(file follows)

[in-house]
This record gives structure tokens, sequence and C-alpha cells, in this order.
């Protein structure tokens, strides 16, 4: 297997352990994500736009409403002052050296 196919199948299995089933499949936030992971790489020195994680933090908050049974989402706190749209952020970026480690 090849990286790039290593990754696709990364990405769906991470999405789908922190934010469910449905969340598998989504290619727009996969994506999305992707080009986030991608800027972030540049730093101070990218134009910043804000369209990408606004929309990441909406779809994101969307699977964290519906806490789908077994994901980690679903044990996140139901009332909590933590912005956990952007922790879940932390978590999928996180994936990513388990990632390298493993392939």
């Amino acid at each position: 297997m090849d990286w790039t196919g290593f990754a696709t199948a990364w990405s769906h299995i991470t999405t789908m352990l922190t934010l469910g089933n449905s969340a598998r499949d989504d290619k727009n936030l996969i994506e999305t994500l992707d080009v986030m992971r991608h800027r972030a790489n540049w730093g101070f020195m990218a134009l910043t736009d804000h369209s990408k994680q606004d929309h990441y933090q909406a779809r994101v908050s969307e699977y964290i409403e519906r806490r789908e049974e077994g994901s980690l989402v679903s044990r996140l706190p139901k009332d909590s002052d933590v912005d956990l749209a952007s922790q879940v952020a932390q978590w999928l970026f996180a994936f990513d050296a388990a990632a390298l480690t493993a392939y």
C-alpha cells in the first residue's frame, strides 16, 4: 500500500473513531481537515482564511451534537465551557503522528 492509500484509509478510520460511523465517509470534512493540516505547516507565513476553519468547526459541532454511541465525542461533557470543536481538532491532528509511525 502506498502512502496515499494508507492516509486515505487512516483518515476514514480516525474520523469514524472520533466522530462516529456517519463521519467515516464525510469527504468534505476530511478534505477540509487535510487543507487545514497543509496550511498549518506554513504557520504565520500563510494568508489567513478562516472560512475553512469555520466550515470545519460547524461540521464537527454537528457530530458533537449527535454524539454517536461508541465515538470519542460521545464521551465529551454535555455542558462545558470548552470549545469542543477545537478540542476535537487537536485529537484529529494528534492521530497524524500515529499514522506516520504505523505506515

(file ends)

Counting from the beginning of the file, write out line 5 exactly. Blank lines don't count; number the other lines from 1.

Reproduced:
C-alpha cells in the first residue's frame, strides 16, 4: 500500500473513531481537515482564511451534537465551557503522528 492509500484509509478510520460511523465517509470534512493540516505547516507565513476553519468547526459541532454511541465525542461533557470543536481538532491532528509511525 502506498502512502496515499494508507492516509486515505487512516483518515476514514480516525474520523469514524472520533466522530462516529456517519463521519467515516464525510469527504468534505476530511478534505477540509487535510487543507487545514497543509496550511498549518506554513504557520504565520500563510494568508489567513478562516472560512475553512469555520466550515470545519460547524461540521464537527454537528457530530458533537449527535454524539454517536461508541465515538470519542460521545464521551465529551454535555455542558462545558470548552470549545469542543477545537478540542476535537487537536485529537484529529494528534492521530497524524500515529499514522506516520504505523505506515